Another well-known application is a Twitter app called The Dawn of Glad Tidings, or just Dawn is one of the most successful social media operations of ISIS.

It promotes the operations of the organisation by telling the world about the latest attacks and imminent exploitations (Berger, 2015).

Online magazines like Dabiq has also been an effective method for recruitment purposes. Dabiq is a monthly magazine that comprises about 50-60 pages. It states the righteousness of sharia and jihad and pays tributes to the martyrs who have died fighting in the holy war. Generally, ISIS uses techniques that are generally implemented in political campaignings, such as gathering possible support through feedbacks and potential ideas, terms and graphics (The Carter Centre, 2015).

The group “campaigns” online by spreading awareness of its cause and organisation via social media, articles, videos, and websites – all valuable tools put to use to recruit individuals to join the fight (Paasche & Gunter, 2016).


Internet in recent times has been used as an alternative platform for a training ground for terrorists. Several forms of media are used for this purpose, such as online manuals, audio and video clips, information and advice that help provide practical guidelines to aspiring terrorists. Such manuals are detailed in nature and provide accessible multimedia configurations that comprise multiple languages and topics that deal with issues like- how to join a terrorist organisation, assemble explosives or arms and ammunitions, kidnapping, guerrilla warfare and how to execute plans, among many others.

It also allows the terrorist organisation to set up virtual training camps to share specific methods and techniques required to carry out terrorist attacks. Such materials that are available online also help the intelligence agencies to monitor the activities of terrorist organisations. It helps the States to improvise on the policies for the sake of national interest. The widespread access to the Internet, in this manner, creates a kind of online community from different geographical locations and backgrounds that allows the free flow of exchange of instructional and tactical material (Atwan. 2008).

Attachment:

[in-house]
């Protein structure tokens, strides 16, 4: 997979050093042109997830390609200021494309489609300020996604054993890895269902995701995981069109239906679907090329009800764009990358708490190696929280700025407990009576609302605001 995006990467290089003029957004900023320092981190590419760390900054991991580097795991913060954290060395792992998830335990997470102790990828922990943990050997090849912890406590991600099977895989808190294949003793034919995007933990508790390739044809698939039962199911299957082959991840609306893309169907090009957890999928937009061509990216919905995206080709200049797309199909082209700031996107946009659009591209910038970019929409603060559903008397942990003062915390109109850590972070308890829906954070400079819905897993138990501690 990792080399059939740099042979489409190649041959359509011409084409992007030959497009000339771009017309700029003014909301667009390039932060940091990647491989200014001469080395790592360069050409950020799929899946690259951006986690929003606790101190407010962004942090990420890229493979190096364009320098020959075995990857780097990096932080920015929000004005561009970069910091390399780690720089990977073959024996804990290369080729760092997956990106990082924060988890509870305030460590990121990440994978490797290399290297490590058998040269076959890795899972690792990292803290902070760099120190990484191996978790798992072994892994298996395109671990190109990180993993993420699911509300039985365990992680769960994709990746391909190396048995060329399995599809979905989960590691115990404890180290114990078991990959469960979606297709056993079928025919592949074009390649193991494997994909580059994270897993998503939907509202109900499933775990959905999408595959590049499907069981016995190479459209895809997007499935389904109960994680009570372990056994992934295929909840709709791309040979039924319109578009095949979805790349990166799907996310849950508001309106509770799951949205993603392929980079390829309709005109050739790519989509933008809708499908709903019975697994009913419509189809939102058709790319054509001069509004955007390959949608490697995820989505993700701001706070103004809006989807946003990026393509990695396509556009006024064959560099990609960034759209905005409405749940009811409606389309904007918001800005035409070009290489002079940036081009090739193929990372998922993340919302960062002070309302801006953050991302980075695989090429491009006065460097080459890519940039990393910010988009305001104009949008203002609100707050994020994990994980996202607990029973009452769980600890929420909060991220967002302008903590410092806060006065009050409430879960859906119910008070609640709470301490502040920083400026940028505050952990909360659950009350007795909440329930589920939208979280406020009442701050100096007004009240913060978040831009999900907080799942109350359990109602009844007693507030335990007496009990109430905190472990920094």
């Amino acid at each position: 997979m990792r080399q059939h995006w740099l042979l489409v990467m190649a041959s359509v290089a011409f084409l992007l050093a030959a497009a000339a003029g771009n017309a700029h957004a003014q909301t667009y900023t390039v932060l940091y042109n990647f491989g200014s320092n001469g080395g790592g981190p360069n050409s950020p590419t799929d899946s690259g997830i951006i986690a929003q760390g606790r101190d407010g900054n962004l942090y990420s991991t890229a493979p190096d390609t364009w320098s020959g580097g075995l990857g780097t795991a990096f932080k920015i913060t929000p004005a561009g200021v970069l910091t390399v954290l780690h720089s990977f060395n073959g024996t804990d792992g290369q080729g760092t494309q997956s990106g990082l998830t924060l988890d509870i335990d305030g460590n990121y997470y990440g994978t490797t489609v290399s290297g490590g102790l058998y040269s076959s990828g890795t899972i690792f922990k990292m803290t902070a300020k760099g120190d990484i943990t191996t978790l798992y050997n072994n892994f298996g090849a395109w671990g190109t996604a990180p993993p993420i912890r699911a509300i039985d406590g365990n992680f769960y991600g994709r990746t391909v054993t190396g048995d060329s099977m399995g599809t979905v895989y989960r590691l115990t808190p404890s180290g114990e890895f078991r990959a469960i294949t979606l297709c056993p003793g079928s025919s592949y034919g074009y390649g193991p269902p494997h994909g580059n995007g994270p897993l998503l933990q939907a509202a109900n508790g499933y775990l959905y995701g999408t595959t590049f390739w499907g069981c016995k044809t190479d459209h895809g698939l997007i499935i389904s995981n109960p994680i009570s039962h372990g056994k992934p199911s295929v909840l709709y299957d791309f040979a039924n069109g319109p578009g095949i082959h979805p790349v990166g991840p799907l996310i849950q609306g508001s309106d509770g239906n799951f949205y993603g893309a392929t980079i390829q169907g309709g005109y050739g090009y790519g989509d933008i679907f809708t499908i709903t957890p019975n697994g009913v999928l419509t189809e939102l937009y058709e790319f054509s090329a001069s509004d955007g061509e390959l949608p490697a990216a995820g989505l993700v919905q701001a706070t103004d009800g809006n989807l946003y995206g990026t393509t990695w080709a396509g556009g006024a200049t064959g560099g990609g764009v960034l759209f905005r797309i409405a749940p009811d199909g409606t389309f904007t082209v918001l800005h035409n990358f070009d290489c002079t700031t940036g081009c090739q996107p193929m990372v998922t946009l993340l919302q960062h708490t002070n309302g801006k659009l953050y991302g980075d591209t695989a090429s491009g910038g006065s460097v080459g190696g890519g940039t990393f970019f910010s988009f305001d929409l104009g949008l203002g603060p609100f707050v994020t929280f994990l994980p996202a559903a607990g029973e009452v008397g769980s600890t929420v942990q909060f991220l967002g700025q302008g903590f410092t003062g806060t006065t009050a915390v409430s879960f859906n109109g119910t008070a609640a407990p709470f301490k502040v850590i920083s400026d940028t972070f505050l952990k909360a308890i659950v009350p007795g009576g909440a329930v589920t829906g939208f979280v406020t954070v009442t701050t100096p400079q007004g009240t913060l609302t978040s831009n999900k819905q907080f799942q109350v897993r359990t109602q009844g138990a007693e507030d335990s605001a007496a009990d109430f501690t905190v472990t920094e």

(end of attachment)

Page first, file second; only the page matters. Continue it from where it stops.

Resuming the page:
It is an essential aspect of survival for any terrorist organisation. In recent times, ISIS has been relying on the Internet to raise its finances through various methods that can be generalised through the use of four categories- e-commerce, direct solicitation, and the exploitation of online payment tools along with the payment. The direct solicitation method involves using chat groups and mass mailings that result in targeted communications to seek donations from the organisation’s supporters. Several websites are used as online stores.

These websites offer goods like books, audio, and video recordings that help them spread their messages and ideas among their supporters. The option of online payment facilities such as PayPal and Skype on these websites cater to the organisation’s financing aspect. In this way, the funds get transferred electronically between the two or more parties. 

Another method that allows ISIS to raise funds is through hacking, cyber jacking, and theft. A division of ISIS is called the United Cyber Caliphate (UCC), which challenges the division that carries out a physical attack. This decision has made ISIS the most capable and revolutionised terrorist organisation of cyberspace (Alkhouri et al., 2016).

Its objective is to coach its followers on anonymous browsers such as ZeroNet network technology and other social media platforms to hack the energy networks. In this manner, ISIS has been able to earn some percentage of about US$70 billion and US$140 billion from cybercrime and cyber espionage (Blannin, 2017).

It allows them to have their financing in a manner that is difficult to trace. An example of this can be the cyber-jihadis guidance to its supporters to use Dark Wallet, an anonymous bitcoin transfer application, and an anonymous system that allows them to send money using bitcoin to the mujahedeen (Zahid, 2017).

Groundwork for Terrorism

The Internet has become a valuable groundwork for carrying out an act of terrorism using remote communication among several parties. There was a case in 2012 in France, Public Prosecutor v. Hicheur, that emphasised the various forms of cyberspace technology that can be used to assist the acts of terrorism, including communications across the border to instigate violent extremism.